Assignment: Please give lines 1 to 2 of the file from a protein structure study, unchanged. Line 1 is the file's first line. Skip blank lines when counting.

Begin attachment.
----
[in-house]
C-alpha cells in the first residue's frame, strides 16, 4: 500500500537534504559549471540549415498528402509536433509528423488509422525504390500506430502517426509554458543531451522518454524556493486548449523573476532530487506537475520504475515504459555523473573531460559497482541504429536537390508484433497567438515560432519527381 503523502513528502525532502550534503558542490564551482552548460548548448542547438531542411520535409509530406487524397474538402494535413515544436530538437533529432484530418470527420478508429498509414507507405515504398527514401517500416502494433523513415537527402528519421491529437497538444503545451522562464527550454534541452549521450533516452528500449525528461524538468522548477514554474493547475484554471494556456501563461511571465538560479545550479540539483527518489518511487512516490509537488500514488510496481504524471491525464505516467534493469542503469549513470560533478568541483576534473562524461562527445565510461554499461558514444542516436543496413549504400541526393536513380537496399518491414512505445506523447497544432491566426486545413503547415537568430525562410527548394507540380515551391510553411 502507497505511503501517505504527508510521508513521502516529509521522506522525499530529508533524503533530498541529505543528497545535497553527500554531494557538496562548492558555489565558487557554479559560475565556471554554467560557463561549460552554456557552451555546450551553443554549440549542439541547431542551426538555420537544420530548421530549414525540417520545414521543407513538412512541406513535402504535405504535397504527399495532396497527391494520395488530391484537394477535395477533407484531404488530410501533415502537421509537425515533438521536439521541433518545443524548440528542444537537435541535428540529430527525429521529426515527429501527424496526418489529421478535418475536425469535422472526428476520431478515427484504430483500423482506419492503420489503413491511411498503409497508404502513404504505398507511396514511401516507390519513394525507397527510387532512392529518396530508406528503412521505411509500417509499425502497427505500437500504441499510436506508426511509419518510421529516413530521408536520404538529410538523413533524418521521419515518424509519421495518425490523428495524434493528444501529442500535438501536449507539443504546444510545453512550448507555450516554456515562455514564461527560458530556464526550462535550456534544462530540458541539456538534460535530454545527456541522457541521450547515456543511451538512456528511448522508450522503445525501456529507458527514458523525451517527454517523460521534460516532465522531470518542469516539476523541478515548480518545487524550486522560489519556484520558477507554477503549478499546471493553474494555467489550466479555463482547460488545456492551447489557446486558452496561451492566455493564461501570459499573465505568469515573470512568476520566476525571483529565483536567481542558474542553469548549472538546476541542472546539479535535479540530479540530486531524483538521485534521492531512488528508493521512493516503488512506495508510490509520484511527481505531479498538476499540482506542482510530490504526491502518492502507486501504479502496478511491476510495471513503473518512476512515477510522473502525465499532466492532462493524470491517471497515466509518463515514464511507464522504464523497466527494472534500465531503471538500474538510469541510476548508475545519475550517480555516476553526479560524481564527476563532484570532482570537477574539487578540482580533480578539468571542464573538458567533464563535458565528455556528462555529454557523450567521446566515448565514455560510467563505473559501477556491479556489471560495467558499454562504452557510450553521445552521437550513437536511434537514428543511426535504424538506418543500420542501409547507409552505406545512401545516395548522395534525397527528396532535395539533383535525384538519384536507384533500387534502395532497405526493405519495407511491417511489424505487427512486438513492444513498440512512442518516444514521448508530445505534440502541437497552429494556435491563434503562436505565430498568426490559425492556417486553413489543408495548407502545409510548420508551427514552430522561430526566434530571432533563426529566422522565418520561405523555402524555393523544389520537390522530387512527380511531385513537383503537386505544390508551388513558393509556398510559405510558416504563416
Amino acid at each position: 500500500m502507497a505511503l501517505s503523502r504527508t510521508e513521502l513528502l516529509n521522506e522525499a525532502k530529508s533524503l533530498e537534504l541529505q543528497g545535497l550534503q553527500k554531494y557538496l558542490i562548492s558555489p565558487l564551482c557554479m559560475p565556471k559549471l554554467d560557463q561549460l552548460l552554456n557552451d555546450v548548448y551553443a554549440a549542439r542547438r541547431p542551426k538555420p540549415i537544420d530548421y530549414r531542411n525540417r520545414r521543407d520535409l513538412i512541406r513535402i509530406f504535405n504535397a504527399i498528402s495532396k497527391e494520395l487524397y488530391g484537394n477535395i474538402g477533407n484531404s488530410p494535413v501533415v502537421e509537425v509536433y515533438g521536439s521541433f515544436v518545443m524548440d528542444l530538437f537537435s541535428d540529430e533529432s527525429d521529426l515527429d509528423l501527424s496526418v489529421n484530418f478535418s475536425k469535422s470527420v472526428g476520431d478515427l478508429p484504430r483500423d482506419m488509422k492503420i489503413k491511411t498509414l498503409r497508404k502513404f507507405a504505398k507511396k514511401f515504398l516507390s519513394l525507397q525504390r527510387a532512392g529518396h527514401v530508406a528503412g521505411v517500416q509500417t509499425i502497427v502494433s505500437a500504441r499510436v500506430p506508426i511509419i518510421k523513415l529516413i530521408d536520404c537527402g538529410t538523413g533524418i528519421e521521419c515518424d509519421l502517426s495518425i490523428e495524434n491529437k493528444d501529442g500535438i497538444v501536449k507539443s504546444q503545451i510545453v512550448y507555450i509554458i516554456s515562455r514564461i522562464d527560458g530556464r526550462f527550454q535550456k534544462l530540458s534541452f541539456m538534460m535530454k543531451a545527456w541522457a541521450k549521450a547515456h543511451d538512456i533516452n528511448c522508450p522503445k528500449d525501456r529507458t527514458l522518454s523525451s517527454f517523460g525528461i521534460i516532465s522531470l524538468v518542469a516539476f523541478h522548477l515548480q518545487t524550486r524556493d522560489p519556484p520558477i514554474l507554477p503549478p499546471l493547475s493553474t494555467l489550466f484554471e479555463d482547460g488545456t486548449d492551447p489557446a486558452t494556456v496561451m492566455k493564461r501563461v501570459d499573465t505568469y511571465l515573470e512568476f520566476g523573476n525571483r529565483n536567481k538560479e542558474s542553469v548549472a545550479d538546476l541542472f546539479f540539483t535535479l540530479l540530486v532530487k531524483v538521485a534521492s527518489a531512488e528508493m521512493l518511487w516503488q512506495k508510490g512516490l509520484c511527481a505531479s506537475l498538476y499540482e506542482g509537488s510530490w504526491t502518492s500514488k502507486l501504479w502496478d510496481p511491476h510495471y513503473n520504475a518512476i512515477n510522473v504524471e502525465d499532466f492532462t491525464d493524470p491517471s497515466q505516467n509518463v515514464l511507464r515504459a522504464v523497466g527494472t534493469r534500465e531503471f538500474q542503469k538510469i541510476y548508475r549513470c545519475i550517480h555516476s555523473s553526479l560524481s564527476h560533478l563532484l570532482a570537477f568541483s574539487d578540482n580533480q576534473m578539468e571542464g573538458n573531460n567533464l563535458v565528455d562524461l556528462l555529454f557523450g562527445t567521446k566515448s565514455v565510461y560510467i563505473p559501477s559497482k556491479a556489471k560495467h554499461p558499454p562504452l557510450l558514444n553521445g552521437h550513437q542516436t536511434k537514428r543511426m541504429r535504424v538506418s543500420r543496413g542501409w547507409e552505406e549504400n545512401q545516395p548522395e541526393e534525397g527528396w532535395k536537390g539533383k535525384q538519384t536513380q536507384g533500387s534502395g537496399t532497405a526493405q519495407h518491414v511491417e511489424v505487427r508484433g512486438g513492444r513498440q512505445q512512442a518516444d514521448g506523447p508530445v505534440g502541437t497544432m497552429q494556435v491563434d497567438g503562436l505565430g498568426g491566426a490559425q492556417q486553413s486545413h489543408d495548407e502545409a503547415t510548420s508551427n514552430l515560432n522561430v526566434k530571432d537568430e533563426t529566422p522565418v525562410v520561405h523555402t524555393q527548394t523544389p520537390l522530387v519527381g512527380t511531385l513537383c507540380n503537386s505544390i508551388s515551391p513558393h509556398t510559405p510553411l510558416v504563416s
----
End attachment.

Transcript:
[in-house]
C-alpha cells in the first residue's frame, strides 16, 4: 500500500537534504559549471540549415498528402509536433509528423488509422525504390500506430502517426509554458543531451522518454524556493486548449523573476532530487506537475520504475515504459555523473573531460559497482541504429536537390508484433497567438515560432519527381 503523502513528502525532502550534503558542490564551482552548460548548448542547438531542411520535409509530406487524397474538402494535413515544436530538437533529432484530418470527420478508429498509414507507405515504398527514401517500416502494433523513415537527402528519421491529437497538444503545451522562464527550454534541452549521450533516452528500449525528461524538468522548477514554474493547475484554471494556456501563461511571465538560479545550479540539483527518489518511487512516490509537488500514488510496481504524471491525464505516467534493469542503469549513470560533478568541483576534473562524461562527445565510461554499461558514444542516436543496413549504400541526393536513380537496399518491414512505445506523447497544432491566426486545413503547415537568430525562410527548394507540380515551391510553411 502507497505511503501517505504527508510521508513521502516529509521522506522525499530529508533524503533530498541529505543528497545535497553527500554531494557538496562548492558555489565558487557554479559560475565556471554554467560557463561549460552554456557552451555546450551553443554549440549542439541547431542551426538555420537544420530548421530549414525540417520545414521543407513538412512541406513535402504535405504535397504527399495532396497527391494520395488530391484537394477535395477533407484531404488530410501533415502537421509537425515533438521536439521541433518545443524548440528542444537537435541535428540529430527525429521529426515527429501527424496526418489529421478535418475536425469535422472526428476520431478515427484504430483500423482506419492503420489503413491511411498503409497508404502513404504505398507511396514511401516507390519513394525507397527510387532512392529518396530508406528503412521505411509500417509499425502497427505500437500504441499510436506508426511509419518510421529516413530521408536520404538529410538523413533524418521521419515518424509519421495518425490523428495524434493528444501529442500535438501536449507539443504546444510545453512550448507555450516554456515562455514564461527560458530556464526550462535550456534544462530540458541539456538534460535530454545527456541522457541521450547515456543511451538512456528511448522508450522503445525501456529507458527514458523525451517527454517523460521534460516532465522531470518542469516539476523541478515548480518545487524550486522560489519556484520558477507554477503549478499546471493553474494555467489550466479555463482547460488545456492551447489557446486558452496561451492566455493564461501570459499573465505568469515573470512568476520566476525571483529565483536567481542558474542553469548549472538546476541542472546539479535535479540530479540530486531524483538521485534521492531512488528508493521512493516503488512506495508510490509520484511527481505531479498538476499540482506542482510530490504526491502518492502507486501504479502496478511491476510495471513503473518512476512515477510522473502525465499532466492532462493524470491517471497515466509518463515514464511507464522504464523497466527494472534500465531503471538500474538510469541510476548508475545519475550517480555516476553526479560524481564527476563532484570532482570537477574539487578540482580533480578539468571542464573538458567533464563535458565528455556528462555529454557523450567521446566515448565514455560510467563505473559501477556491479556489471560495467558499454562504452557510450553521445552521437550513437536511434537514428543511426535504424538506418543500420542501409547507409552505406545512401545516395548522395534525397527528396532535395539533383535525384538519384536507384533500387534502395532497405526493405519495407511491417511489424505487427512486438513492444513498440512512442518516444514521448508530445505534440502541437497552429494556435491563434503562436505565430498568426490559425492556417486553413489543408495548407502545409510548420508551427514552430522561430526566434530571432533563426529566422522565418520561405523555402524555393523544389520537390522530387512527380511531385513537383503537386505544390508551388513558393509556398510559405510558416504563416